I’ve been reading Fromm-Reichmann’s writings this weekend. She was a radical interpersonal psychoanalyst who was a trailblazer in the psychoanalytic treatment of schizophrenia. In one of her papers, she argued that it is mandatory that psychotherapists disabuse themselves of notions of social conformity or adjustment as being necessary for the psychotic individual’s recovery. She claims that the patient should have the right to choose to live the life they want and should not be forced to conform to society. In other words, she understood that the psychoanalyst ought to stay outside of the realm of ethics or social normalization precisely because it strips the patient of self-determination.
The amoral posture of psychoanalysis got me thinking about a notion that has long troubled me in my work as a psychologist, namely, forgiveness. I should clarify how I define forgiveness. From my perspective, forgiveness means the acceptance of the past event and the relinquishing of the negative affects (particularly rage and resentment) that accompany those memories. Generally, forgiveness also implies that the offended person expresses their forgiveness to the offender. As I’ve written elsewhere, a majority of my patients have experienced childhood adversity (neglect, psychological abuse, sexual abuse, physical abuse, etc.). [Parenthetically, I’ve become more and more convinced that the primary cause of mental illness is interpersonal trauma, which is unfortunately radical in this day and age of the brain.] Anyway, as the traumatized patient and I begin to delve into the trauma history the question of forgiveness invariably emerges. “Should I forgive him?”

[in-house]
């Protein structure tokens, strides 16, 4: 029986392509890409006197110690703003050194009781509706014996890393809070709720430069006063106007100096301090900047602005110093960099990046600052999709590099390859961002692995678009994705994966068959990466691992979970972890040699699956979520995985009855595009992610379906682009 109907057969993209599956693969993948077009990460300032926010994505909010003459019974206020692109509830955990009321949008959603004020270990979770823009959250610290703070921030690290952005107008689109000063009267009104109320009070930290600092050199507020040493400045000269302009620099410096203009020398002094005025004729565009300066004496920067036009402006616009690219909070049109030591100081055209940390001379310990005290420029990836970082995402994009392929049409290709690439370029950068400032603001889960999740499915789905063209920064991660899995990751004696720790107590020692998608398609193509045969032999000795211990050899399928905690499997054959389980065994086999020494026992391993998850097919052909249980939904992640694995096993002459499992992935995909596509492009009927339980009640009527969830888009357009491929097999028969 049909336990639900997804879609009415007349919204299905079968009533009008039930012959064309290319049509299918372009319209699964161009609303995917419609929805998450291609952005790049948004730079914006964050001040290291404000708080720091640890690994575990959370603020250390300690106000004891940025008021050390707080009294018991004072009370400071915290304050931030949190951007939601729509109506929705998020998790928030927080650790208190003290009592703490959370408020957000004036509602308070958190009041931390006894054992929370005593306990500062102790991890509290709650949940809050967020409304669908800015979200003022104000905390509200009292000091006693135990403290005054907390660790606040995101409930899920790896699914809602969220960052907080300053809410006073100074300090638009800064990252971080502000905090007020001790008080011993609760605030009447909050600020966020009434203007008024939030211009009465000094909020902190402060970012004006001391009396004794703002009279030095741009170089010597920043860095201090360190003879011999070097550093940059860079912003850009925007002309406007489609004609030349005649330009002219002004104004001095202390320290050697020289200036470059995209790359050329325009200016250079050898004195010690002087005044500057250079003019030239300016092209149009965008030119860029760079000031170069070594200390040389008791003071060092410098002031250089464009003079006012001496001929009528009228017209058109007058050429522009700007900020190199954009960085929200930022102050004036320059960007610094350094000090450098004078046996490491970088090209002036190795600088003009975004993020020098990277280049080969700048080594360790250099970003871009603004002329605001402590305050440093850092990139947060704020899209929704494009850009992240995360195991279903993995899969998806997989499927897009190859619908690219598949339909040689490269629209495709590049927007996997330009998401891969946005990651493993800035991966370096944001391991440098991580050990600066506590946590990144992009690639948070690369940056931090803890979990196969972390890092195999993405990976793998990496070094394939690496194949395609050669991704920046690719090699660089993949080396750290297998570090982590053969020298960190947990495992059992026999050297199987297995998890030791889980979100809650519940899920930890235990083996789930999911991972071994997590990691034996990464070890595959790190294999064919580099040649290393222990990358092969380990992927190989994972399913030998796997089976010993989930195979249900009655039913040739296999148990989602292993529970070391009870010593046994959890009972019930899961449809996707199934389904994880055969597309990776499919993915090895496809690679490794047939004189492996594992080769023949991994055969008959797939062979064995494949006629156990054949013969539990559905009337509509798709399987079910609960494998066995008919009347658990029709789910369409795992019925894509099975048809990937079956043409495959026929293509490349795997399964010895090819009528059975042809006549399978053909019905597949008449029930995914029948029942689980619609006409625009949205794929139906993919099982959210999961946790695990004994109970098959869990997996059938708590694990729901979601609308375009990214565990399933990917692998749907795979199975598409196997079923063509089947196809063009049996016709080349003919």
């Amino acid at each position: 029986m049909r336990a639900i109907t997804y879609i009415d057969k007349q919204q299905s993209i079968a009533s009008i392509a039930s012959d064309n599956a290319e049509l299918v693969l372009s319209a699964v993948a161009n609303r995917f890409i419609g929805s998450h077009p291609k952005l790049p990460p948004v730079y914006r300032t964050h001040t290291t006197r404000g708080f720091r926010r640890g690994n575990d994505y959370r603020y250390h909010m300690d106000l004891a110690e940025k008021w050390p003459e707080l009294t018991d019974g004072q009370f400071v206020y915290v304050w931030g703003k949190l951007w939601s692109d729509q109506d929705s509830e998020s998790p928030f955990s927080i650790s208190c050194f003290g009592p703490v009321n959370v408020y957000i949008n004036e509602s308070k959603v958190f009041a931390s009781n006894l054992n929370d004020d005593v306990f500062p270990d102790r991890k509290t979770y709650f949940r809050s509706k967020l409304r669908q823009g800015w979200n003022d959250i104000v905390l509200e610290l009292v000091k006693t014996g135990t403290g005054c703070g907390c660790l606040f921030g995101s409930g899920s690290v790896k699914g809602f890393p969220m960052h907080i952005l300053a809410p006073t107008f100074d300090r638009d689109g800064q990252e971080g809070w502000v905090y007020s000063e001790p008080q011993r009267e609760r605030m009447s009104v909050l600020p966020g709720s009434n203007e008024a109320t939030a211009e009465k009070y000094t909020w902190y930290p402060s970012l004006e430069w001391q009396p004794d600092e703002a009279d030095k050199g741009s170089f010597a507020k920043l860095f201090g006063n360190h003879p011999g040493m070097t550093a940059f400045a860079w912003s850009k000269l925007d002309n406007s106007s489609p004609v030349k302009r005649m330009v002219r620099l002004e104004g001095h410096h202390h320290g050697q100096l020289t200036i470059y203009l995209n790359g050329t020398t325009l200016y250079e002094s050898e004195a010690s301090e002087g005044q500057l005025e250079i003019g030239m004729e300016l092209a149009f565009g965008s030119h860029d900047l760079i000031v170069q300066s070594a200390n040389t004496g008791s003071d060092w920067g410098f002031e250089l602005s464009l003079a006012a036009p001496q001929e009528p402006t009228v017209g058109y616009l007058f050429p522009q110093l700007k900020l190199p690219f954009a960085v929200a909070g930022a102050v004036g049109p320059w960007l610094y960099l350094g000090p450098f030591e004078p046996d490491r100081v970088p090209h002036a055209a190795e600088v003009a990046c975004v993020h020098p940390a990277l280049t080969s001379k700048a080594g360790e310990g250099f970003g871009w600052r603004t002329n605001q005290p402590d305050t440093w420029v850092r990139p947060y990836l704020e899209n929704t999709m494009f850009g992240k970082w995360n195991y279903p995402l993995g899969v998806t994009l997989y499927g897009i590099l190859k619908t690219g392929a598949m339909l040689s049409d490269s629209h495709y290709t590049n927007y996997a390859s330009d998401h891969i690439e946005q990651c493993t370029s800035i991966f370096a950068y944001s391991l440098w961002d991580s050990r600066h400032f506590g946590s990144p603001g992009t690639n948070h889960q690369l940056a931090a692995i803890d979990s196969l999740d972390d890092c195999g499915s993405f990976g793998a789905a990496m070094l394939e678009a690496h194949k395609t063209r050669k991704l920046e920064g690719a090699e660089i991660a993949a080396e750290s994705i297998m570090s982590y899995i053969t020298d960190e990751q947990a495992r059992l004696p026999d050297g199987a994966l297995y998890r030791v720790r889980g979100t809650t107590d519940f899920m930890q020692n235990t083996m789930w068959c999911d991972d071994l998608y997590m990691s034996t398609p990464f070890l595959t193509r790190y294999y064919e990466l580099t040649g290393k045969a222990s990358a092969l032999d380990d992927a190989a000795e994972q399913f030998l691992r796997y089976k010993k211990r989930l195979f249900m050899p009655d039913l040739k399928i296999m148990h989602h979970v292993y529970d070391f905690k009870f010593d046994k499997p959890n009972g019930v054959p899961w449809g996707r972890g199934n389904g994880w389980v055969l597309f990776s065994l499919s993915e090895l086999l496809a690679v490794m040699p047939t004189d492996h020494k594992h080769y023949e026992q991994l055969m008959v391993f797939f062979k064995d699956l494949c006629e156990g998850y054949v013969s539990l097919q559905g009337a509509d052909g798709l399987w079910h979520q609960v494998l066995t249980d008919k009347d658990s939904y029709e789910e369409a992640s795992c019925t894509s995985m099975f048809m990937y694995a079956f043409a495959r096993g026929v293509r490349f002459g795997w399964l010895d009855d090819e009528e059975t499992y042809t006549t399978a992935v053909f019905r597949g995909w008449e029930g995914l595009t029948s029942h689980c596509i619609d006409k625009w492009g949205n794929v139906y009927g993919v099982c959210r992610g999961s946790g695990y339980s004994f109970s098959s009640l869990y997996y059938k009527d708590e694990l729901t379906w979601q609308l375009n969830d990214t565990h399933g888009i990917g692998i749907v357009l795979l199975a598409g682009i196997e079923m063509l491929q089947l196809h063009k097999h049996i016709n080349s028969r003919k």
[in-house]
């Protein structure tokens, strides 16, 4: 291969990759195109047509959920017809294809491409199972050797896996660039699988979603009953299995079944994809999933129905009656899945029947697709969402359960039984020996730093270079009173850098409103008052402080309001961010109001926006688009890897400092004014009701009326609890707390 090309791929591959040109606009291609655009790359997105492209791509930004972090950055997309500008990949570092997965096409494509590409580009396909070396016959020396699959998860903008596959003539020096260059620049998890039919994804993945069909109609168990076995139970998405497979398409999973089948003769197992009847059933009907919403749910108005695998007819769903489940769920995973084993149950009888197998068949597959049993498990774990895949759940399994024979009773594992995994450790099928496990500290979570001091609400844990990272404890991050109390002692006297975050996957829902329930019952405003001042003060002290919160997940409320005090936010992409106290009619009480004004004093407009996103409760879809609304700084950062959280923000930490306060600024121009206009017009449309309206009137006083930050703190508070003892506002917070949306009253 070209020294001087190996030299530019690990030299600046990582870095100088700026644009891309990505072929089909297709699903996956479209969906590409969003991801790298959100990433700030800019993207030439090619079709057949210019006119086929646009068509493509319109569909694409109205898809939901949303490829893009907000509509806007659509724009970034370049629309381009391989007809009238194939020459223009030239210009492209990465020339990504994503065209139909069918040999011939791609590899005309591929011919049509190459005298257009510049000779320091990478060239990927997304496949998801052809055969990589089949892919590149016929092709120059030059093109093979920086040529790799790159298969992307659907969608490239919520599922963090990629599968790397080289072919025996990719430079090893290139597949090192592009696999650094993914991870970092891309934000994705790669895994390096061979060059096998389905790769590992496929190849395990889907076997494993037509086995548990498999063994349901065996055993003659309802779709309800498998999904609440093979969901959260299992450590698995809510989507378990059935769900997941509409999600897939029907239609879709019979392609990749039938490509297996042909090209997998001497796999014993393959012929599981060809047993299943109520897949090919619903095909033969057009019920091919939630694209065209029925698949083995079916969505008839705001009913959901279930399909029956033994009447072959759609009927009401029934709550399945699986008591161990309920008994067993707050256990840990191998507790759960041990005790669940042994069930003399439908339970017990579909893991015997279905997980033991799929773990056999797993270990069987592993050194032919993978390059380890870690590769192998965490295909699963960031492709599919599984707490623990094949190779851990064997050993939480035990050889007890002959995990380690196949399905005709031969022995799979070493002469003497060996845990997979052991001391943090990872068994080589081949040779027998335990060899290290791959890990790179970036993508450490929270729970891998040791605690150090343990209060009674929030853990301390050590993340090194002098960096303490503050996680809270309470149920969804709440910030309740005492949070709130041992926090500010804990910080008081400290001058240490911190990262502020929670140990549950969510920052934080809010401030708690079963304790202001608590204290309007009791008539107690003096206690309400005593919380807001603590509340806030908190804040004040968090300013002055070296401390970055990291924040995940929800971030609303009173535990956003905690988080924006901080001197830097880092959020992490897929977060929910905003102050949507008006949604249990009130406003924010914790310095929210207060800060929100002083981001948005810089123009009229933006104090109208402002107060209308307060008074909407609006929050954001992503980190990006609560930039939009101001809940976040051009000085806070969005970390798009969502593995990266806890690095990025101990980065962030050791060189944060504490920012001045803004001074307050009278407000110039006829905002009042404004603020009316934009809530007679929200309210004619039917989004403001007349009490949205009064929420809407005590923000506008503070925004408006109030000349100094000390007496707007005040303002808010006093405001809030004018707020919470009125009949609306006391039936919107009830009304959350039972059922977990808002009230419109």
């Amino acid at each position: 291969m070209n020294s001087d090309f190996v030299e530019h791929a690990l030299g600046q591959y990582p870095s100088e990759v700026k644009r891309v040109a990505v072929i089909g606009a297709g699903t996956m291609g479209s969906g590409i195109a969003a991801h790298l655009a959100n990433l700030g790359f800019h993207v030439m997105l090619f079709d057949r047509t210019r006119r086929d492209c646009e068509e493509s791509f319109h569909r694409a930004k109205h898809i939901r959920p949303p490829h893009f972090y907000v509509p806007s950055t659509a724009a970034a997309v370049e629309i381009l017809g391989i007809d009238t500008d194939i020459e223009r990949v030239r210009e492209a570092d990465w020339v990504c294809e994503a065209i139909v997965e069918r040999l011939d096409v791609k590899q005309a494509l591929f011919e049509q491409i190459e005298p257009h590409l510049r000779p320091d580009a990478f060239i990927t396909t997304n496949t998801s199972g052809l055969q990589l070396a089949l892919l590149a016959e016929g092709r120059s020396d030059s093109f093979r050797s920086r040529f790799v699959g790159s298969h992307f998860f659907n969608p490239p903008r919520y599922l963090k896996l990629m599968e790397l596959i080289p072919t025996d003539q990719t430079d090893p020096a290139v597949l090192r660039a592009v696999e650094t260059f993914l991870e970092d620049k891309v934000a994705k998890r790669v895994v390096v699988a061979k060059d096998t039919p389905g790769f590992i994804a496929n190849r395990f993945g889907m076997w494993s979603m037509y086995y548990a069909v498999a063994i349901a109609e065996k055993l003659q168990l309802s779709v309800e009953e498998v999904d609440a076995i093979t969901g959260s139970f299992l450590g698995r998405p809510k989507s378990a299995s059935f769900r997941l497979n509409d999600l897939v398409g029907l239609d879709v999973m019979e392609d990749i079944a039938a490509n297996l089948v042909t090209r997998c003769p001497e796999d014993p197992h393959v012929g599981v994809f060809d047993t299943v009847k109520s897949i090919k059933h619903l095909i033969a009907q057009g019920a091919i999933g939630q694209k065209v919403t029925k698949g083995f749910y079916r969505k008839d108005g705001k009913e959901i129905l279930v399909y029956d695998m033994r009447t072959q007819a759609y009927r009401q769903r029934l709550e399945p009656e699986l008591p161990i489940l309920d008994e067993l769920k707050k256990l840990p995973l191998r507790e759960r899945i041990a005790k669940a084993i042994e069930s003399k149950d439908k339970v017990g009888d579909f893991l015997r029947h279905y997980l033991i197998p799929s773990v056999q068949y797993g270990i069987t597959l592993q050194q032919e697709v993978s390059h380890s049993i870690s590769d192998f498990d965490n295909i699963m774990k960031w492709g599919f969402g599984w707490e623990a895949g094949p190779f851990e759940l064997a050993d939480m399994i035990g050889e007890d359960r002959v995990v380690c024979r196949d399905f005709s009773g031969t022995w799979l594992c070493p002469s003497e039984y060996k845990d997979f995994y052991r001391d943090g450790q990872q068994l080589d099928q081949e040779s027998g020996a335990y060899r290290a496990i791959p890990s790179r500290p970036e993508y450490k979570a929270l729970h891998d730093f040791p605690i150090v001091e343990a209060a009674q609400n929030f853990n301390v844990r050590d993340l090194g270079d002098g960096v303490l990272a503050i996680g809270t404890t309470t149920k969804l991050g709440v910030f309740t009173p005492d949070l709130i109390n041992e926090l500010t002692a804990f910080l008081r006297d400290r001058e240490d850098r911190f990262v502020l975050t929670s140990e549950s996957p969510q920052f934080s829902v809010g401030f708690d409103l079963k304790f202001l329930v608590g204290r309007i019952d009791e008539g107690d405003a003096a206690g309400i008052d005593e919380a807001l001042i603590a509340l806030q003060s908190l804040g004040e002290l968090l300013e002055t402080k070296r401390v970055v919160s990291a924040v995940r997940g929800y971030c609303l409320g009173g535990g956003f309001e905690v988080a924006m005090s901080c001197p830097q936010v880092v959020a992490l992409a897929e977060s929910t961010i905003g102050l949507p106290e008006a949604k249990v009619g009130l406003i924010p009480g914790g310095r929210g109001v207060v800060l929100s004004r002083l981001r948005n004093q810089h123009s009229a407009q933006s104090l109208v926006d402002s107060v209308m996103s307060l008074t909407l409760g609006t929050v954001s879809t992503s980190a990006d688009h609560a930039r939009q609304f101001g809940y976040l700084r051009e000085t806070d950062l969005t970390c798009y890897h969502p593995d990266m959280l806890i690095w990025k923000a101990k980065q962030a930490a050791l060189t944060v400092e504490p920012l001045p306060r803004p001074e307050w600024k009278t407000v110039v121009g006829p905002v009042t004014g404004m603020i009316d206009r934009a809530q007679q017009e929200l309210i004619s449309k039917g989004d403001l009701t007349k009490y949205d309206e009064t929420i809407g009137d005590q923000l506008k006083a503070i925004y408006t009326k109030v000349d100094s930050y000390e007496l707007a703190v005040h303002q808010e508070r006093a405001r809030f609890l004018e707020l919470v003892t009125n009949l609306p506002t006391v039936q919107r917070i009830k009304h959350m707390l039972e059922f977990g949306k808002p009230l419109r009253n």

Now, the moralist (read superego) enters the room with his common-sense notions that forgiveness is absolutely indispensable for therapeutic recovery. “You just gotta let go. Forgiveness is not about forgetting, it’s about letting go. Life’s too short to be pissed off all the time. Forgiveness is more about you and less about them, etc.” All of these folk-wisdom sayings have to be addressed in therapy as the patient considers these questions. I’ve even heard some psychologists say, ‘you have to help the patient realize that his abuser’s troubled past is what motivated the abuse.”